People talk about weight transfer like it’s something that should be avoided at all costs. You get the impression that engineers would prefer it if you drove a plank of wood, rather than a car. But really, the reason engineers want that is because they’re obsessive nerds who want their math to be cleaner and more repeatable. Weight transfer happens irrespective of whether or not you have a suspension, so better to let drivers feel it so that they can play with it. Tap the brake, let the nose dip and the front wheels weight up, feel the grip and in turn sweep into the corner, follow it around to the apex, tip into the throttle, feel the weight roll backwards over to the rear wheels, and slide into the torque curve, letting the rear, weighted wheels, drive you to the exit. It’s a dance, and a playful one at that.

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Finally, the car also breaks traction really predictably, not that that’s something I tested if any police officers or Mazda representatives are reading this… (You have to tell me before you read this, otherwise that’s entrapment.) I won’t pretend to know if that’s all down to suspension or thin tires, or the location of the engine, or the torque peaking at 4,000 rpm and the horsepower peaking at 7,000  rpm rather than waiting for you like a trap way down low in the rev range, but the result is an eminently approachable car.

Actually, Poster on the Office Wall, Limits Weren’t Made to Be Pushed

But if we’re being honest, “testing the limit” is like faking an orgasm in a diner—something that happens in the movies, but shouldn’t happen in real life. Even when you aren’t being a hooligan, even when you’re playing well within the limits or even just tootling around town, there’s something special about the MX-5.

One of my most memorable moments in my time with the Miata was when I wasn’t even moving at all. With the top down, the sun warming my shoulders, I sat at a light and a 5-year-old loudly said “Wowwwww, a race car!” to his dad. And you know what? I was right there with him. There’s something special about having the top down, about a car that just whisks you away quietly, calmly, gently when you want it to. A car that can make you feel lucky to be able to drive around town, soaking up bumps for you along the way. A car whose twin-cam inline four sounds nice, but isn’t loud about it. You start to feel like you’re in that car that you saw on billboard for that fashion brand, except that this one starts every time.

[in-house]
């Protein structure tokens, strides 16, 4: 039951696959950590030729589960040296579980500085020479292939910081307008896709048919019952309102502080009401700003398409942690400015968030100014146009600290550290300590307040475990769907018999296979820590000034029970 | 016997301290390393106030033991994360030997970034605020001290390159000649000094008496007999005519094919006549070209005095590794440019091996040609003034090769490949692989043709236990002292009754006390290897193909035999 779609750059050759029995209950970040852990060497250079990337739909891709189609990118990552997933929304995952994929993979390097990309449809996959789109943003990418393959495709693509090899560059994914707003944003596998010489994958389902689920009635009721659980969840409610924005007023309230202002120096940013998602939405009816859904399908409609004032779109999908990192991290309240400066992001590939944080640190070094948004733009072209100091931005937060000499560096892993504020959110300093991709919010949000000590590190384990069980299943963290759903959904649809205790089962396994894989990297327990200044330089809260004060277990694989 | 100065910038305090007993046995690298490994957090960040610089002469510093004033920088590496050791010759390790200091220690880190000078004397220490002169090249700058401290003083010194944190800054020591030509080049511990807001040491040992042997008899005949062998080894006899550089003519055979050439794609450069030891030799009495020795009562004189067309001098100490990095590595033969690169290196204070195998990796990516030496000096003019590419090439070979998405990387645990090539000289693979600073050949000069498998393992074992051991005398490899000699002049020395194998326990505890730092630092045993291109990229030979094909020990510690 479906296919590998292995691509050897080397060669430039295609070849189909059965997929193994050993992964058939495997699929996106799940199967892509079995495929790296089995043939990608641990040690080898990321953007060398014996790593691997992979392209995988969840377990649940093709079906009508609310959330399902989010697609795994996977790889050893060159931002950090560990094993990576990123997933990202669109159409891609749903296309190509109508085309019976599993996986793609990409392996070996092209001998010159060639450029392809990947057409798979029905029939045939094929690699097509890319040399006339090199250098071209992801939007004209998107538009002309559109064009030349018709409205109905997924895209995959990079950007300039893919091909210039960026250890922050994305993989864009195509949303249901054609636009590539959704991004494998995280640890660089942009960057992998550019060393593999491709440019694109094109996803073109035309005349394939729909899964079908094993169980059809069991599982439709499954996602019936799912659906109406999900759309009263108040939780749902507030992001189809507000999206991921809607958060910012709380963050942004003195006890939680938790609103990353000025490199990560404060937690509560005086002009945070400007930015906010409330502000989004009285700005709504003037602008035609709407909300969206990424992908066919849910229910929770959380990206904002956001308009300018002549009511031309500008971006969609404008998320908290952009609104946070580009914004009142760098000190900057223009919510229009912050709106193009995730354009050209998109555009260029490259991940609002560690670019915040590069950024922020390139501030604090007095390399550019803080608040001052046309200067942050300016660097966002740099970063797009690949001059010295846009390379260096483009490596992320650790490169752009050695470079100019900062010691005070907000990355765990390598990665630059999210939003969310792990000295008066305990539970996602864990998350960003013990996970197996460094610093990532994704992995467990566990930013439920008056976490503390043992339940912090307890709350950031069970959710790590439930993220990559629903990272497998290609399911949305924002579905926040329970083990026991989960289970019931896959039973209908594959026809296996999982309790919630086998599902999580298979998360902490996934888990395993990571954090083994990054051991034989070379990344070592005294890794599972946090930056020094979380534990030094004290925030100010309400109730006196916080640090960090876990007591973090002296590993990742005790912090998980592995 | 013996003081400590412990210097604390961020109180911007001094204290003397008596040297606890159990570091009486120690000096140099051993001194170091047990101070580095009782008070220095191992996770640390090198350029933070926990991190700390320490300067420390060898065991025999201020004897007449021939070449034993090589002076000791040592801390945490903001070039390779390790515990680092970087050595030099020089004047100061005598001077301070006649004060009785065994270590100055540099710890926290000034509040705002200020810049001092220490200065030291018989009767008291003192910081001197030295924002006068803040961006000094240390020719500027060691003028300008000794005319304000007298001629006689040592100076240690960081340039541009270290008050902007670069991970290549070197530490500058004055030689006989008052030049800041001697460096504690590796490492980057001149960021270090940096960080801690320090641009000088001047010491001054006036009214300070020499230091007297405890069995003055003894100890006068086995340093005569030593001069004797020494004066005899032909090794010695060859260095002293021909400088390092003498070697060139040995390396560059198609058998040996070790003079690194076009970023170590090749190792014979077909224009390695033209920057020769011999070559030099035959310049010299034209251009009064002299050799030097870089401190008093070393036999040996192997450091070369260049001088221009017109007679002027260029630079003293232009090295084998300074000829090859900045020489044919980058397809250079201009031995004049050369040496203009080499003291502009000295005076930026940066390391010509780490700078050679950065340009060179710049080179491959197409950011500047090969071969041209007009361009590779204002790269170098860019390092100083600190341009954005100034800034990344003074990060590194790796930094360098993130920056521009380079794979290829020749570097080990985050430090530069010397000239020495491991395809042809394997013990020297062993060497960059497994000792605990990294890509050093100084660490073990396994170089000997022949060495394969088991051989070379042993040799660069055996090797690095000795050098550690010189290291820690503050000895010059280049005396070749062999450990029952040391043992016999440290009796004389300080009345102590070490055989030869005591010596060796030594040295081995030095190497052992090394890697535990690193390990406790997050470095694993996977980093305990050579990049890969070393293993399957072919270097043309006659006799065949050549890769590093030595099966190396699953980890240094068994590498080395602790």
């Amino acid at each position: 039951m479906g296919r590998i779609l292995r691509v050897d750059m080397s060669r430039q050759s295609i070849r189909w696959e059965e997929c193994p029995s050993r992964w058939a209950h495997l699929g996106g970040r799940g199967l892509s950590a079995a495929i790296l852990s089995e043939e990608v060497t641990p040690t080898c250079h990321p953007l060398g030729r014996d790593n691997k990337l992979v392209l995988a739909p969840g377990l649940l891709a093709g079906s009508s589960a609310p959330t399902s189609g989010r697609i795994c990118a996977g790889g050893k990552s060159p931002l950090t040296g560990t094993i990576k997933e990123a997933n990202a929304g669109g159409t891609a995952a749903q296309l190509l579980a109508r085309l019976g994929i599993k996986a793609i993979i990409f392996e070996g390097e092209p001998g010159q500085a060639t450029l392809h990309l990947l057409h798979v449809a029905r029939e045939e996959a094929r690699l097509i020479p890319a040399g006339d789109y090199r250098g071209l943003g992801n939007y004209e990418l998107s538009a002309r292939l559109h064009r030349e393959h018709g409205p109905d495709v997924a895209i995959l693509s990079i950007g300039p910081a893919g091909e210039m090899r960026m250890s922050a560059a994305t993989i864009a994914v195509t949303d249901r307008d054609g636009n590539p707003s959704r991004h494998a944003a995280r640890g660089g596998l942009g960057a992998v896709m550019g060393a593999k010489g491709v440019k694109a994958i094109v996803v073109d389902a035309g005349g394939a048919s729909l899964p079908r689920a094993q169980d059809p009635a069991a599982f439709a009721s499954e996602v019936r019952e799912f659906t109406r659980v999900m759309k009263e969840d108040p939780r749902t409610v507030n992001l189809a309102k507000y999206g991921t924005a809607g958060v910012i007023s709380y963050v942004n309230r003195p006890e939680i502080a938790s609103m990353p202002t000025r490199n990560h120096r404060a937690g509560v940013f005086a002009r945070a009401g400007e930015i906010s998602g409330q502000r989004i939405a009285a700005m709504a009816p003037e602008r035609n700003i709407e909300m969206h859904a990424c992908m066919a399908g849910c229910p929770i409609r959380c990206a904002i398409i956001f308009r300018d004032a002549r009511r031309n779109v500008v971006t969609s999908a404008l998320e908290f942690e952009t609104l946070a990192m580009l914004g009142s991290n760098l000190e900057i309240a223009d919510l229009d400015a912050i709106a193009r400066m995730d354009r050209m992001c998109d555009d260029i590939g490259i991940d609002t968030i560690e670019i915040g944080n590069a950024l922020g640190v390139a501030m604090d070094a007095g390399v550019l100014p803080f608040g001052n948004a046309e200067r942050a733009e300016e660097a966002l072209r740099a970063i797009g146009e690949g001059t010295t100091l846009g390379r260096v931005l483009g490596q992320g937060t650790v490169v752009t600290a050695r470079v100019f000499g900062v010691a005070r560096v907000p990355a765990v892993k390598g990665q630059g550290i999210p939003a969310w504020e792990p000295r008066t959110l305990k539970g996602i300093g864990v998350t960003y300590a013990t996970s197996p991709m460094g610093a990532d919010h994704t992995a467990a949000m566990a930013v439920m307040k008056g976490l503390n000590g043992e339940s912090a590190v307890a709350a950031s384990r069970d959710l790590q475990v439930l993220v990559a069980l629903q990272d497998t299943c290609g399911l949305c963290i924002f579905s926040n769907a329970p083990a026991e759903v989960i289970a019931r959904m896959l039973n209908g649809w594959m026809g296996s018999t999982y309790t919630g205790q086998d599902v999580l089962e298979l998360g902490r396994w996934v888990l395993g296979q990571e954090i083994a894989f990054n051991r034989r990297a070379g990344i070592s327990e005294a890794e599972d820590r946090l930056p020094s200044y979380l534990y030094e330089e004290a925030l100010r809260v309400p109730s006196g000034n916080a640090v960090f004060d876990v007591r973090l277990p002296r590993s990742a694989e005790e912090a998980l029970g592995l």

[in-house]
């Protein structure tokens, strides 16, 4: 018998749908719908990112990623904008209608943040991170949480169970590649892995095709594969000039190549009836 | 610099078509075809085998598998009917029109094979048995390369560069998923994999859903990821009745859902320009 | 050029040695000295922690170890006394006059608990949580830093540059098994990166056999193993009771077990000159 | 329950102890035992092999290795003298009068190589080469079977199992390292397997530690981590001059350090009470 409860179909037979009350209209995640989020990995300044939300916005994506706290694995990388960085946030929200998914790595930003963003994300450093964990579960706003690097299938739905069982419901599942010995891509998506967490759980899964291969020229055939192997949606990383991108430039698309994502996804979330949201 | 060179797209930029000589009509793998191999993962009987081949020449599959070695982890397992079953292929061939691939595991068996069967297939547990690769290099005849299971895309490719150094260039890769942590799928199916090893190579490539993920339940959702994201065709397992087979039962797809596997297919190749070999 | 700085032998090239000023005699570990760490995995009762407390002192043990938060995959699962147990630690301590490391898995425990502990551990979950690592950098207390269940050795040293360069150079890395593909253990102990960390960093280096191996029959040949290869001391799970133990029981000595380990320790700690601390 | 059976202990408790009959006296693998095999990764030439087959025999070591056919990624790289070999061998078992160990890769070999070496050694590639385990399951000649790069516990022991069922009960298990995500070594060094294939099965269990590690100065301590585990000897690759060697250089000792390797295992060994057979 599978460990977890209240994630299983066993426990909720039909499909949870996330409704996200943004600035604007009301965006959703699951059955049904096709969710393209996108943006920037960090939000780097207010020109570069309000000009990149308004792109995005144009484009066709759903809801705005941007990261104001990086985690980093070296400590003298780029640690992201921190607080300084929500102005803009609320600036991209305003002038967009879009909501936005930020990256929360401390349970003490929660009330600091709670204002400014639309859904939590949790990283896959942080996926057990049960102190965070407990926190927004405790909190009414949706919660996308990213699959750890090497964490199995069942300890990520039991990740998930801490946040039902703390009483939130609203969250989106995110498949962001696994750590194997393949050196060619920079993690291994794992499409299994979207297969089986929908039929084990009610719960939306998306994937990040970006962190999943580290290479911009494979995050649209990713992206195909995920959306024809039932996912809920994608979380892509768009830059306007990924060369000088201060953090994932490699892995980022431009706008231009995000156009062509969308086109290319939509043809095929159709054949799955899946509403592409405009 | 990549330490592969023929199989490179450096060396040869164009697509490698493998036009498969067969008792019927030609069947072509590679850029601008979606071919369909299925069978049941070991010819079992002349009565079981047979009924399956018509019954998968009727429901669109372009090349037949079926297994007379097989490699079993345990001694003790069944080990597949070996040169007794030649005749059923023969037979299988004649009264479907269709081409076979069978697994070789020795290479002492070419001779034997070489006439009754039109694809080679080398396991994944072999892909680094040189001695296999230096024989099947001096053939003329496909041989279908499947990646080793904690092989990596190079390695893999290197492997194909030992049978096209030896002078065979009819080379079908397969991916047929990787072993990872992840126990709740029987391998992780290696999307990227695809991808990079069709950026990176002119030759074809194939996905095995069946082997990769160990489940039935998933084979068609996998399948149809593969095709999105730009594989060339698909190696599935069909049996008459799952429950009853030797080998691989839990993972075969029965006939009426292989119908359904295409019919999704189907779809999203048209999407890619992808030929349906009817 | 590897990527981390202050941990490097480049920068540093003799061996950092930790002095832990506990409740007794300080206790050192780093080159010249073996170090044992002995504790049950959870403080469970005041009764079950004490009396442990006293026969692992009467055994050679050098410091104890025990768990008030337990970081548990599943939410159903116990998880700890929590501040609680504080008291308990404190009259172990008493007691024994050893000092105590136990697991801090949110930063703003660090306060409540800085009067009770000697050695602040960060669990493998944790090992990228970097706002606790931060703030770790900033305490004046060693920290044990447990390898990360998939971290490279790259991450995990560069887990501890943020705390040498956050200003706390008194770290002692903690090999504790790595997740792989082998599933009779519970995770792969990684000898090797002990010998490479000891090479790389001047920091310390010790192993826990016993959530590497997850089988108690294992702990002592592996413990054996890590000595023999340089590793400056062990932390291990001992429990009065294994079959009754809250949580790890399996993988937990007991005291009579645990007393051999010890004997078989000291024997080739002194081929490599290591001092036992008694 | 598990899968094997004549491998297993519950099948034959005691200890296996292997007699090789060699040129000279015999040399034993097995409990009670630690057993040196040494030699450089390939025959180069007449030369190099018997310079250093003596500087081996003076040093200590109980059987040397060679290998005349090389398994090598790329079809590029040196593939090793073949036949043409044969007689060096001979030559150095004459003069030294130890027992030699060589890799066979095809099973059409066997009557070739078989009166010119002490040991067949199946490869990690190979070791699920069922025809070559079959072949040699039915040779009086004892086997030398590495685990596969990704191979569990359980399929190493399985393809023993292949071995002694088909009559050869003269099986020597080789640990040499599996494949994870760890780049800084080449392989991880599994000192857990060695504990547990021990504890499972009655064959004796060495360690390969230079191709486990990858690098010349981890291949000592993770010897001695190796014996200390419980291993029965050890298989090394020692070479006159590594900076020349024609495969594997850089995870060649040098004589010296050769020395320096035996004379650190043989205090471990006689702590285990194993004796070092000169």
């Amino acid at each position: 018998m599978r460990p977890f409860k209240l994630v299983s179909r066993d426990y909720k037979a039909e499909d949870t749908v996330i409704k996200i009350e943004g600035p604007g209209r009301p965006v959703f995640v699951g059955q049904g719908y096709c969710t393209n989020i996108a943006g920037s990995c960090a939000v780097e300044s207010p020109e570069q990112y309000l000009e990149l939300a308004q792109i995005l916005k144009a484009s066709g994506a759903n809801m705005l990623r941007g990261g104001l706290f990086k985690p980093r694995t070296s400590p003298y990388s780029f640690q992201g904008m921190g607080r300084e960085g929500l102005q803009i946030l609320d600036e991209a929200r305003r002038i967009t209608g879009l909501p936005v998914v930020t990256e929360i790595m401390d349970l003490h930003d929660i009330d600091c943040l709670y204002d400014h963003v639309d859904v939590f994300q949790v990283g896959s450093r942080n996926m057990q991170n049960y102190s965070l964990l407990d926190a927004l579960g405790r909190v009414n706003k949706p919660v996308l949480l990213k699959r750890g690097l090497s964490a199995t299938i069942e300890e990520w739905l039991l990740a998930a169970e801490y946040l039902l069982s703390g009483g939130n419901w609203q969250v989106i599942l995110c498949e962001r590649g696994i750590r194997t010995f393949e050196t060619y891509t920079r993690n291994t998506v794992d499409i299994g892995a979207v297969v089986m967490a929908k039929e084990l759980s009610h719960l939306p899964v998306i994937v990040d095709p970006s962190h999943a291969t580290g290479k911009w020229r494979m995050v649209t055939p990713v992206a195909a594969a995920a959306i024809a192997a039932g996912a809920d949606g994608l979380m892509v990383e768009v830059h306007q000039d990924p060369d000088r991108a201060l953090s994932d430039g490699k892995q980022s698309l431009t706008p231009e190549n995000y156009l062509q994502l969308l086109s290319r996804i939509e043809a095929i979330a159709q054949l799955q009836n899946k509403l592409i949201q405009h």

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My only real hesitation about it is my dad. The bugger went out and bought himself a 2004 BMW Z4. Now, the MX-5 is cheap, but an early aughts Z4 can be had in pretty good shape for less than ten grand. Sure, it weighs a little more (3,020 lbs) and the ride isn’t quite as soft, but it pulls on the highway a little better, and it has a manual, and the top goes down just as far, giving you that special feeling. I admit, the Z4’s interior looks a little bare these days, the MX-5’s interior is nothing to write home about and even with the top up it’s very loud on the highway. Sure, if something goes wrong, it’ll undoubtedly cost more to fix than the MX-5, but how often will that happen? How many miles does a roadster see in a year, really? Mostly they sit in a garage and fail to get rusty, while our SUVs and hatchbacks brave the really wearing stuff.

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Verdict: 2020 Mazda MX-5 Miata

Really, though, what this question reveals is that there’s really nothing wrong with the MX-5, it’s just that there are options. It knows what it wants to be and isn’t trying to be anything else, just like that manic pixie dream girl from that movie that definitely isn’t problematic. (Oh no, does this metaphor play into exactly what’s problematic with the MPDG trope? Am I part of the problem?).

When I was in the MX-5, I truly couldn’t imagine wanting anything more. I was fully and wholly satisfied. If you want more, go for it. More power to you. But the MX-5 is so good that you should consider it whether your budget is $30,000 or $300,000 because those are numbers and sports cars aren’t about numbers. They’re about feelings. Just like that scrappy guy whose apartment is a mess—unlike that rich guy your family wants you to marry—the MX-5 just feels right. And if romantic comedies have taught me anything, it’s always go with the one who feels right, not the one numbers tell you is right.